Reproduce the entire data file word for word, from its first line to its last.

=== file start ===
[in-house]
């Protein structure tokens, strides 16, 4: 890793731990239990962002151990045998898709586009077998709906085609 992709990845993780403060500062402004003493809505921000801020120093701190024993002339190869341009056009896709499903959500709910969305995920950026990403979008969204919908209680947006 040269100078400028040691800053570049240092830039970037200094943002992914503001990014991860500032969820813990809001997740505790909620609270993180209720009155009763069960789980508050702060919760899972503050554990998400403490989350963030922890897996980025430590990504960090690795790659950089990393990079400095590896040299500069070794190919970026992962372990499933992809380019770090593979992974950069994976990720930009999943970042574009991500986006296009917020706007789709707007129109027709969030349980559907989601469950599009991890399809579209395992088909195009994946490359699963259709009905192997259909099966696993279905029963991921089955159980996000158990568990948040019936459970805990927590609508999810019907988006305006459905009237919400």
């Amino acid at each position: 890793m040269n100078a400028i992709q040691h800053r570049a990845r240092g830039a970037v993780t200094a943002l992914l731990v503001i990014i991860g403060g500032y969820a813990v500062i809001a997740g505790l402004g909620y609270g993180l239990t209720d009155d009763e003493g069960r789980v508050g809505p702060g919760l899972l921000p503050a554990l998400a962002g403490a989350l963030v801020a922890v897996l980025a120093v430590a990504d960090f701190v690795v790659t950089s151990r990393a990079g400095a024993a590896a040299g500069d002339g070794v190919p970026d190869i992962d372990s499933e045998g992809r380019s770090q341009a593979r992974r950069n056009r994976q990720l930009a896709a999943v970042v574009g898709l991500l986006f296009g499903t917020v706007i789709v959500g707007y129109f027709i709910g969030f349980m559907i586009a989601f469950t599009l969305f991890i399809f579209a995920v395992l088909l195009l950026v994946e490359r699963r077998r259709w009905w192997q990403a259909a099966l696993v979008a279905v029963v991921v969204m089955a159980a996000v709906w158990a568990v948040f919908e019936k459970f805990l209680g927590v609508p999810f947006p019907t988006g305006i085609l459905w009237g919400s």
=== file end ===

[in-house]
């Protein structure tokens, strides 16, 4: 890793731990239990962002151990045998898709586009077998709906085609 992709990845993780403060500062402004003493809505921000801020120093701190024993002339190869341009056009896709499903959500709910969305995920950026990403979008969204919908209680947006 040269100078400028040691800053570049240092830039970037200094943002992914503001990014991860500032969820813990809001997740505790909620609270993180209720009155009763069960789980508050702060919760899972503050554990998400403490989350963030922890897996980025430590990504960090690795790659950089990393990079400095590896040299500069070794190919970026992962372990499933992809380019770090593979992974950069994976990720930009999943970042574009991500986006296009917020706007789709707007129109027709969030349980559907989601469950599009991890399809579209395992088909195009994946490359699963259709009905192997259909099966696993279905029963991921089955159980996000158990568990948040019936459970805990927590609508999810019907988006305006459905009237919400």
């Amino acid at each position: 890793m040269n100078a400028i992709q040691h800053r570049a990845r240092g830039a970037v993780t200094a943002l992914l731990v503001i990014i991860g403060g500032y969820a813990v500062i809001a997740g505790l402004g909620y609270g993180l239990t209720d009155d009763e003493g069960r789980v508050g809505p702060g919760l899972l921000p503050a554990l998400a962002g403490a989350l963030v801020a922890v897996l980025a120093v430590a990504d960090f701190v690795v790659t950089s151990r990393a990079g400095a024993a590896a040299g500069d002339g070794v190919p970026d190869i992962d372990s499933e045998g992809r380019s770090q341009a593979r992974r950069n056009r994976q990720l930009a896709a999943v970042v574009g898709l991500l986006f296009g499903t917020v706007i789709v959500g707007y129109f027709i709910g969030f349980m559907i586009a989601f469950t599009l969305f991890i399809f579209a995920v395992l088909l195009l950026v994946e490359r699963r077998r259709w009905w192997q990403a259909a099966l696993v979008a279905v029963v991921v969204m089955a159980a996000v709906w158990a568990v948040f919908e019936k459970f805990l209680g927590v609508p999810f947006p019907t988006g305006i085609l459905w009237g919400s």